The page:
Electric vehicles could save the utility business model–and make solar worthwhile

Electric vehicles have suddenly become a matter of huge interest for energy utilities in Australia, because it seen as a way of ensuring continuing demand for generators and networks, and for soaking up excess output from rooftop solar systems.

This is good news for the solar industry. If the adoption of EVs is accelerated in Australia, that could lead to an increase in the deployment of rooftop solar as well. Solar could offer relatively cheap, emissions free EV-charging at home, and if EV charging becomes part of the retailer offerings for home energy use, then solar would likely not be seen as a threat to incumbent business models.

AGL believes EVs can reduce emissions even on Australia’s current electricity generation mix, which relies heavily on coal. But the cleaner the generation, the cleaner the EV.

A prominent, Brisbane-based solar company has just installed Australia’s first dual-axis tracker solar array for EV charing on South Australia’s Kangaroo Island. The installation is located at the island’s airport and has been coupled with three electric cars and six electric charging stations.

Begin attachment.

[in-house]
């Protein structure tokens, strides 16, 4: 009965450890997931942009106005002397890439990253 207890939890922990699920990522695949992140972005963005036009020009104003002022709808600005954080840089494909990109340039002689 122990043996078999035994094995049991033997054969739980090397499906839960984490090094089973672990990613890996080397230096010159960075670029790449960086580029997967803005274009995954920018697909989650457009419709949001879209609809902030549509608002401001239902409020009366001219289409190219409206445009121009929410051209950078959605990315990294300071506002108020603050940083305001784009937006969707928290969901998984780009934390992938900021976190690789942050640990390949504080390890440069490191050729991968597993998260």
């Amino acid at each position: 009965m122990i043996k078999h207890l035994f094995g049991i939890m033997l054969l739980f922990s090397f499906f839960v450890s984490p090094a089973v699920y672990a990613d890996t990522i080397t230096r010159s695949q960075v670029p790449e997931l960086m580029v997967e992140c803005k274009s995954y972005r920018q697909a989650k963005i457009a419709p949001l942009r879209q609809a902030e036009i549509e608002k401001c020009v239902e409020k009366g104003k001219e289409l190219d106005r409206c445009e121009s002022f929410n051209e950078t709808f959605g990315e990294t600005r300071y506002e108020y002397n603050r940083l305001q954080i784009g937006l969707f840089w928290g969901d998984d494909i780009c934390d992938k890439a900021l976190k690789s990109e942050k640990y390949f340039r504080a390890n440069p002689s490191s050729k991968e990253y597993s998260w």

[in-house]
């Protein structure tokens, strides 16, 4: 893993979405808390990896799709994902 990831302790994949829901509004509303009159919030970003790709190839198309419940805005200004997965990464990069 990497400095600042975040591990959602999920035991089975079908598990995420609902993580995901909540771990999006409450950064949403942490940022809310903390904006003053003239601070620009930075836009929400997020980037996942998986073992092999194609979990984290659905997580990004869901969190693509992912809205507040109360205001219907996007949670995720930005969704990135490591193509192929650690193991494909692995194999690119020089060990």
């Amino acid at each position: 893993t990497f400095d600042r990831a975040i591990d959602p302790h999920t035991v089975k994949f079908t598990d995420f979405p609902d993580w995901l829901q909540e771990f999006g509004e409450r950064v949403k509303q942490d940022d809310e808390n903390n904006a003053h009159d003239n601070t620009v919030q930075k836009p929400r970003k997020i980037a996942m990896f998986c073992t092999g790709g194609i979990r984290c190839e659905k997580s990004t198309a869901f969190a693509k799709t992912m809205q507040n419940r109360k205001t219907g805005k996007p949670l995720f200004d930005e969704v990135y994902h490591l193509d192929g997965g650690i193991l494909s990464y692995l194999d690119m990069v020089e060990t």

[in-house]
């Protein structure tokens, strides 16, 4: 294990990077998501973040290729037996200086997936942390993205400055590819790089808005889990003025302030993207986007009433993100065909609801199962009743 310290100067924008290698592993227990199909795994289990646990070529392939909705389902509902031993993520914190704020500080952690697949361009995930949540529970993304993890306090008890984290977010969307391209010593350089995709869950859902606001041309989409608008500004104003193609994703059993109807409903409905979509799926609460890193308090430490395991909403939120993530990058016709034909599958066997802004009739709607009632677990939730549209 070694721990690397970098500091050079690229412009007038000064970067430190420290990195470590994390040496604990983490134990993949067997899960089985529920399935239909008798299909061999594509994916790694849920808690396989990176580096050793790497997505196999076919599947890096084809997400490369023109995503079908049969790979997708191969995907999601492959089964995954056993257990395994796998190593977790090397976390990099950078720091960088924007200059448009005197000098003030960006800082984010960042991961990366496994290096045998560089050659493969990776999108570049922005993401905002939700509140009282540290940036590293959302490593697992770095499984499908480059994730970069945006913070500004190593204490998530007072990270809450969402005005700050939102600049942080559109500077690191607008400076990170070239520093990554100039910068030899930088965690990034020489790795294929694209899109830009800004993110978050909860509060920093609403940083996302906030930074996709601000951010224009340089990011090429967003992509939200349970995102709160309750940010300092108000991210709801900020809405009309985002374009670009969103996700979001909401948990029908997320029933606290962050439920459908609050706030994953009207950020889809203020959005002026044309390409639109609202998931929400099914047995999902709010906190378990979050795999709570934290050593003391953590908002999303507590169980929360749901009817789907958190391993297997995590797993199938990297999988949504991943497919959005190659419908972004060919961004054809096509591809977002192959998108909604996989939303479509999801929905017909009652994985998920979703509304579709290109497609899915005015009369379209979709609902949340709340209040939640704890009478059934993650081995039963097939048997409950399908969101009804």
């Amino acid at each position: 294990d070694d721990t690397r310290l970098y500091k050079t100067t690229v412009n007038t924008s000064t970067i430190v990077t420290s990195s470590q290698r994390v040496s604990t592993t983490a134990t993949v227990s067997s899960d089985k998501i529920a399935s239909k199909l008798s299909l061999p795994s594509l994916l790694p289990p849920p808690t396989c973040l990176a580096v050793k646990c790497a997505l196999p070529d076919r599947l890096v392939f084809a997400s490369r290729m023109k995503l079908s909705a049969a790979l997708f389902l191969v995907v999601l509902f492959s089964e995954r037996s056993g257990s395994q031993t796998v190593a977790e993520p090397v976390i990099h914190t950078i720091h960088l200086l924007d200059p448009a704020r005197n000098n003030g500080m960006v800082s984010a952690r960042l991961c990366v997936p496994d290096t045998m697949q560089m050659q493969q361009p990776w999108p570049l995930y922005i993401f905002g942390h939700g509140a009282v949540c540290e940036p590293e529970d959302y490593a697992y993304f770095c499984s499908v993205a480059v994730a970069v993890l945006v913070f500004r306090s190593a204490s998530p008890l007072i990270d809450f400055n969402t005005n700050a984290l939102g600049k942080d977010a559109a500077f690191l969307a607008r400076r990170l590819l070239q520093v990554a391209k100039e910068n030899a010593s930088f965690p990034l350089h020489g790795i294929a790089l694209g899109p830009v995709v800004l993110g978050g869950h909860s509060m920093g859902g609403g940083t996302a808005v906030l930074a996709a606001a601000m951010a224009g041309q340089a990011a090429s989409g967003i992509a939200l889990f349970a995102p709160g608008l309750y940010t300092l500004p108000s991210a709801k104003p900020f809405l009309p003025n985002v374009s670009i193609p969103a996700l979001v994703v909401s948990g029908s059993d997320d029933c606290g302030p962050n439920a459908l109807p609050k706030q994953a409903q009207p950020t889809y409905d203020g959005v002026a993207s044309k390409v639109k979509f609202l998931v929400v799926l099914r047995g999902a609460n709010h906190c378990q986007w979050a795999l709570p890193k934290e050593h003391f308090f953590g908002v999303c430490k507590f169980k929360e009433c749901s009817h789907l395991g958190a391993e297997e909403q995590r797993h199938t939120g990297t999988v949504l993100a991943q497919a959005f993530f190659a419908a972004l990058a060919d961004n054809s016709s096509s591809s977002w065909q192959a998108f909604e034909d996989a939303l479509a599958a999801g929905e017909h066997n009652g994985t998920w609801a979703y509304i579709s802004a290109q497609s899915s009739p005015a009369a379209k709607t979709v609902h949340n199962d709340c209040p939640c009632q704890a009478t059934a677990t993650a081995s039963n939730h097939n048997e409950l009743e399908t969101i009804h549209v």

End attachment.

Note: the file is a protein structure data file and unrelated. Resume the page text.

The installation will significantly reduce fuel costs for the council, which has to import its petrol and diesel by boat.

The $500,000 project employs four trackers, that follow the sun over the day, increasing the output of the Trina Solar modules installed. The four trackers have a capacity of 50kW and a 14kW roof mounted array was installed to Kangaroo Island’s council chambers as a part of the project.

One of the Nissan Leafs will be used by the council as a fleet vehicle with the other two being made available for emissions-free rental driving from the local Budget car rental branch.

Top image: Nissan Leaf, via NissanUSA.com

© 2014 Solar Choice Pty Ltd

Giles Parkinson

Giles Parkinson regularly contributes unique content to Solar Choice News. Giles is the founder and editor of clean energy industry news service RenewEconomy. He is a journalist of 30 years experience, a former Business Editor and Deputy Editor of the Financial Review, a columnist for The Bulletin magazine and The Australian, and the founding editor of Climate Spectator.
Giles Parkinson